Questionable Provincial Growth Fund job claims

Minister of Regional Economic Development  Shane Jones has been questioned for some time about how many jobs have been created by the Provincial Growth Fund (PGF). He has now come up with a number, but that is a bit dubious.

RNZ: Shane Jones’ 10,000 job creation claim under scrutiny

Regional Economic Development Minister Shane Jones is crowing over cracking the target of creating more than 10,000 jobs through the Provincial Growth Fund (PGF).

He said a detailed stocktake has found 13,217 people have been employed so far following PGF investments.

But Jones has dismissed as unimportant details like how long they had been employed for, and how many were full time or part time.

Jones said the PGF outstripping the job numbers it hoped to achieve “speaks volumes about the fund’s success”.

“So just at the level of the human face of the PGF, this figure is not only handsome it’s an affirmation of everything we set out to do,” Jones said.

Until now, the Provincial Development Unit only collected data about the number of workers employed on a given project over the last month.

For example, figures for May show a total of 2727.

But with growing demands from both journalists and the opposition for more details Jones got MBIE officials to ring every fund recipient to find out how many people they had employed.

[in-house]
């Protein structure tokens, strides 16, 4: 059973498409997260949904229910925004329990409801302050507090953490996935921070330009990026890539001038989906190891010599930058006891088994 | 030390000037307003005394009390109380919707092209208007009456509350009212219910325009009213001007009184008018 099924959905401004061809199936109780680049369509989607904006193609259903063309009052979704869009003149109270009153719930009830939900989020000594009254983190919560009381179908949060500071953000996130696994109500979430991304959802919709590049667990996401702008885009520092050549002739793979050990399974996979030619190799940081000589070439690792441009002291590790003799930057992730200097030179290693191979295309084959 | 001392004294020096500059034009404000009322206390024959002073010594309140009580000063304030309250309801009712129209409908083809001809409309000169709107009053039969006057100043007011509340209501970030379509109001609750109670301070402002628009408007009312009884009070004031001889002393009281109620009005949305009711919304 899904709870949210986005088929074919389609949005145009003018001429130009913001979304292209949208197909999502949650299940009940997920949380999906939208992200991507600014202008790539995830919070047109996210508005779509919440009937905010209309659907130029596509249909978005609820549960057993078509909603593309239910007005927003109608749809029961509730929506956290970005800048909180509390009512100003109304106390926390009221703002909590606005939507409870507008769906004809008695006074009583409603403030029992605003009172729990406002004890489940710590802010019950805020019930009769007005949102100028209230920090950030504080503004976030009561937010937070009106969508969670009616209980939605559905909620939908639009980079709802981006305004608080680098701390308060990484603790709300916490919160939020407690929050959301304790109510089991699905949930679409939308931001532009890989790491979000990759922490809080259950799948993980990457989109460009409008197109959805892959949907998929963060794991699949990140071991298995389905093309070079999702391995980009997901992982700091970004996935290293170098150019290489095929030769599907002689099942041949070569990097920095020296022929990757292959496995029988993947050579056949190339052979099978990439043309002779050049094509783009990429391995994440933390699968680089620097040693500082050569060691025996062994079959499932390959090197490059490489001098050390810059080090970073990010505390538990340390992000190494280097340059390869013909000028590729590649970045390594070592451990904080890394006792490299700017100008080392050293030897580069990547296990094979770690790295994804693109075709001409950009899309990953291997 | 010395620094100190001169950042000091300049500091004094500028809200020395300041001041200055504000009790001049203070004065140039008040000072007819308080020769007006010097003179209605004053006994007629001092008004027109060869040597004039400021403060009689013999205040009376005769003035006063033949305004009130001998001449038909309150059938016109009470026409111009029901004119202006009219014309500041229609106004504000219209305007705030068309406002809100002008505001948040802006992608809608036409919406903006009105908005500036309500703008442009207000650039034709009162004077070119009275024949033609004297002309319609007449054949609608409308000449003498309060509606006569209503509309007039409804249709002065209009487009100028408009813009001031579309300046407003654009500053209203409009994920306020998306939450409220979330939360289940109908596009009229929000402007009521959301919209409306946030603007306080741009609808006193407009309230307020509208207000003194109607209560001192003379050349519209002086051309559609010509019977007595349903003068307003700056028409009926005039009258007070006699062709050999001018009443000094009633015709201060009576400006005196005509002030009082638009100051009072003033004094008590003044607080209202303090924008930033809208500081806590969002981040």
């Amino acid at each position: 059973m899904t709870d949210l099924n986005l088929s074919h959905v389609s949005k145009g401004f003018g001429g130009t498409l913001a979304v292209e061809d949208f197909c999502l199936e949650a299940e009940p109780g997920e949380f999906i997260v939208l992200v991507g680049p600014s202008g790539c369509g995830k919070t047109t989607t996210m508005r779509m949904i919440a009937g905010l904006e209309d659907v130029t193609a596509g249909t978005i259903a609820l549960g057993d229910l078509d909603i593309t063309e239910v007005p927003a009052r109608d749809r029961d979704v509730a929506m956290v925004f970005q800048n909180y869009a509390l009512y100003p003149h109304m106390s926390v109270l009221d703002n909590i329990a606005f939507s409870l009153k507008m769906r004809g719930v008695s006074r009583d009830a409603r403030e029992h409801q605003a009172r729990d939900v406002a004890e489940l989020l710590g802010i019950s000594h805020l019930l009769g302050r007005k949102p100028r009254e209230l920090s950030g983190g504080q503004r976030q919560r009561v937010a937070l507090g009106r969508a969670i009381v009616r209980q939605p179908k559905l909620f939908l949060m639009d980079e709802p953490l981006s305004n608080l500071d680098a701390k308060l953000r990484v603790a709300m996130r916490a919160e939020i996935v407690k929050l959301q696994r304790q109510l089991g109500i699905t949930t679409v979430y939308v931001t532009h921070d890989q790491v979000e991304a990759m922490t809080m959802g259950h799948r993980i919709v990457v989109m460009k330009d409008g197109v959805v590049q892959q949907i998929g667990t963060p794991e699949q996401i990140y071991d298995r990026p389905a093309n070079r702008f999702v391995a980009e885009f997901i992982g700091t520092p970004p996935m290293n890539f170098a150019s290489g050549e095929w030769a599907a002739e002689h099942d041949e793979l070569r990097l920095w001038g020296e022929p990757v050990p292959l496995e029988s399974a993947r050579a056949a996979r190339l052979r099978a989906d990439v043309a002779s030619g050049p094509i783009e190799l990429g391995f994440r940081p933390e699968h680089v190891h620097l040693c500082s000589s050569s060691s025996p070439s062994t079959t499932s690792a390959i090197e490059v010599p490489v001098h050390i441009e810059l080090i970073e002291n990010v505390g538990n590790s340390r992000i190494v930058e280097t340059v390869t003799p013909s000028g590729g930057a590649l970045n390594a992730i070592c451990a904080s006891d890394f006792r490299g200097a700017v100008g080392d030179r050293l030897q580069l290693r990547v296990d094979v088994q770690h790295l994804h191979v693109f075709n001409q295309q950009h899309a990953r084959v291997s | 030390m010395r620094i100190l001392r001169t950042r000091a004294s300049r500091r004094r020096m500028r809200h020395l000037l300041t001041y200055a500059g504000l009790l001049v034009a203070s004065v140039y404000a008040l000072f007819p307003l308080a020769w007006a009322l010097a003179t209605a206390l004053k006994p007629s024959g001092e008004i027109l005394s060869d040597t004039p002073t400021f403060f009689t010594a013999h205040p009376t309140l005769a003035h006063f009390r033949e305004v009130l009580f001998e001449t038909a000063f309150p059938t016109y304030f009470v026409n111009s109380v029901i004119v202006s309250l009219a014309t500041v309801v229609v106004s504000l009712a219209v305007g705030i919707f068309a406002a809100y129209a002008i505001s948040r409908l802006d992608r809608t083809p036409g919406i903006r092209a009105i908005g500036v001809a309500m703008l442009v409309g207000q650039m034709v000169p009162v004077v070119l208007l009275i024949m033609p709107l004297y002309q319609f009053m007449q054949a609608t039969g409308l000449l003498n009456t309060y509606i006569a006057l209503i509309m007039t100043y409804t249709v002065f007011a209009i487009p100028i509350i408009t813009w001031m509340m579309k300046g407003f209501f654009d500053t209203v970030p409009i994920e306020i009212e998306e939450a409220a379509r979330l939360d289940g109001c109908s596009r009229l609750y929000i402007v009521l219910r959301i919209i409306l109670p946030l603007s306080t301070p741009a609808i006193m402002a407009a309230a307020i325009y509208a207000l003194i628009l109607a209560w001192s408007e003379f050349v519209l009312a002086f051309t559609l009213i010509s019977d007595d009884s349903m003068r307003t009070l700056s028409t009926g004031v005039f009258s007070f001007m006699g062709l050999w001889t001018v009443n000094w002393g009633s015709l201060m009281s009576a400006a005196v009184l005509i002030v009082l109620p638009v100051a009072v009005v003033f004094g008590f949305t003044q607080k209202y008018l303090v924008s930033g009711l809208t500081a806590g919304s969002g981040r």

To head off what he calls “doubting Thomas types” Jones had the stocktake reviewed by the New Zealand Institute of Economic Research.

However, it highlighted some shortcomings, most notably – that the figure was a count of people working on projects, not the number of jobs created.

Jones said he was not being disingenuous claiming the 10,000 jobs milestone.

“I’m not too hung up on looking at this purely through the font of an FTE (full-time equivalent). It is going to endow and it has endowed regions with new infrastructure which leads to productivity and in that journey the lives of 13,000 people have been positively touched in an economic way,” Jones said.

It seems typical of Jones not to get hung up details that give a true picture of success of the huge fund.

But National’s Michael Woodhouse said Jones was “gilding the lily”.

“They have no idea how many jobs have been created and the reason is they didn’t ask the applicants, so I think it’s disingenuous to say that many jobs have been created and they’re doing random surveys to pluck any sort of job number out of the air to make it look as if they’ve achieved an arbitrary goal,” Woodhouse said.

Woodhouse said while $2.7 billion of the fund had been committed, only $339 million had actually made it out the door.

Actual delivery is an issue\.

Greymouth Mayor Tania Gibson said the fund had been great for her region.